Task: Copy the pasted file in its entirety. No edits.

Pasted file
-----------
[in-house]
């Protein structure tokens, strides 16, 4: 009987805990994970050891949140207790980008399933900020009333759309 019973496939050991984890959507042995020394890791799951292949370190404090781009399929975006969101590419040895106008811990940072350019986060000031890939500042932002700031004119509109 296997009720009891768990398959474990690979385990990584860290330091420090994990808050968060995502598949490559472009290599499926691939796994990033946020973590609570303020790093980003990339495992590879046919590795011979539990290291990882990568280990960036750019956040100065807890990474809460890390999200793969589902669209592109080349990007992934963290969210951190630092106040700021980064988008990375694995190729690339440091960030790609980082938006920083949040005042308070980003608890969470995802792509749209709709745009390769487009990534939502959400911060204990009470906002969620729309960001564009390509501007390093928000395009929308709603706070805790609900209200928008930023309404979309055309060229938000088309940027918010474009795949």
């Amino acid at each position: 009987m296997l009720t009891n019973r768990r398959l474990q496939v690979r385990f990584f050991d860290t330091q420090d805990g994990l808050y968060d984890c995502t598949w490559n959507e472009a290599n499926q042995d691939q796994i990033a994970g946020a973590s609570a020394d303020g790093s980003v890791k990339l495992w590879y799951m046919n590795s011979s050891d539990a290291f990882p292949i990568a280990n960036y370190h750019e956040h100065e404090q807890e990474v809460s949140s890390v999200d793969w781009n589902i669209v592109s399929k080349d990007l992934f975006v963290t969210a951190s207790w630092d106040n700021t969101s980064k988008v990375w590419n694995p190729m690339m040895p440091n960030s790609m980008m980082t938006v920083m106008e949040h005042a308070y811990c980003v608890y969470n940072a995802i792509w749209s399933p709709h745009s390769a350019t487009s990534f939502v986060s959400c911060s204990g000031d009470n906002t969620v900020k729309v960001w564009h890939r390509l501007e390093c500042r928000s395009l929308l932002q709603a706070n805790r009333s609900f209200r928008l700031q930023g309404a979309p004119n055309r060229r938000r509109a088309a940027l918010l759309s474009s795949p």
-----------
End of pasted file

[in-house]
């Protein structure tokens, strides 16, 4: 009987805990994970050891949140207790980008399933900020009333759309 019973496939050991984890959507042995020394890791799951292949370190404090781009399929975006969101590419040895106008811990940072350019986060000031890939500042932002700031004119509109 296997009720009891768990398959474990690979385990990584860290330091420090994990808050968060995502598949490559472009290599499926691939796994990033946020973590609570303020790093980003990339495992590879046919590795011979539990290291990882990568280990960036750019956040100065807890990474809460890390999200793969589902669209592109080349990007992934963290969210951190630092106040700021980064988008990375694995190729690339440091960030790609980082938006920083949040005042308070980003608890969470995802792509749209709709745009390769487009990534939502959400911060204990009470906002969620729309960001564009390509501007390093928000395009929308709603706070805790609900209200928008930023309404979309055309060229938000088309940027918010474009795949």
């Amino acid at each position: 009987m296997l009720t009891n019973r768990r398959l474990q496939v690979r385990f990584f050991d860290t330091q420090d805990g994990l808050y968060d984890c995502t598949w490559n959507e472009a290599n499926q042995d691939q796994i990033a994970g946020a973590s609570a020394d303020g790093s980003v890791k990339l495992w590879y799951m046919n590795s011979s050891d539990a290291f990882p292949i990568a280990n960036y370190h750019e956040h100065e404090q807890e990474v809460s949140s890390v999200d793969w781009n589902i669209v592109s399929k080349d990007l992934f975006v963290t969210a951190s207790w630092d106040n700021t969101s980064k988008v990375w590419n694995p190729m690339m040895p440091n960030s790609m980008m980082t938006v920083m106008e949040h005042a308070y811990c980003v608890y969470n940072a995802i792509w749209s399933p709709h745009s390769a350019t487009s990534f939502v986060s959400c911060s204990g000031d009470n906002t969620v900020k729309v960001w564009h890939r390509l501007e390093c500042r928000s395009l929308l932002q709603a706070n805790r009333s609900f209200r928008l700031q930023g309404a979309p004119n055309r060229r938000r509109a088309a940027l918010l759309s474009s795949p």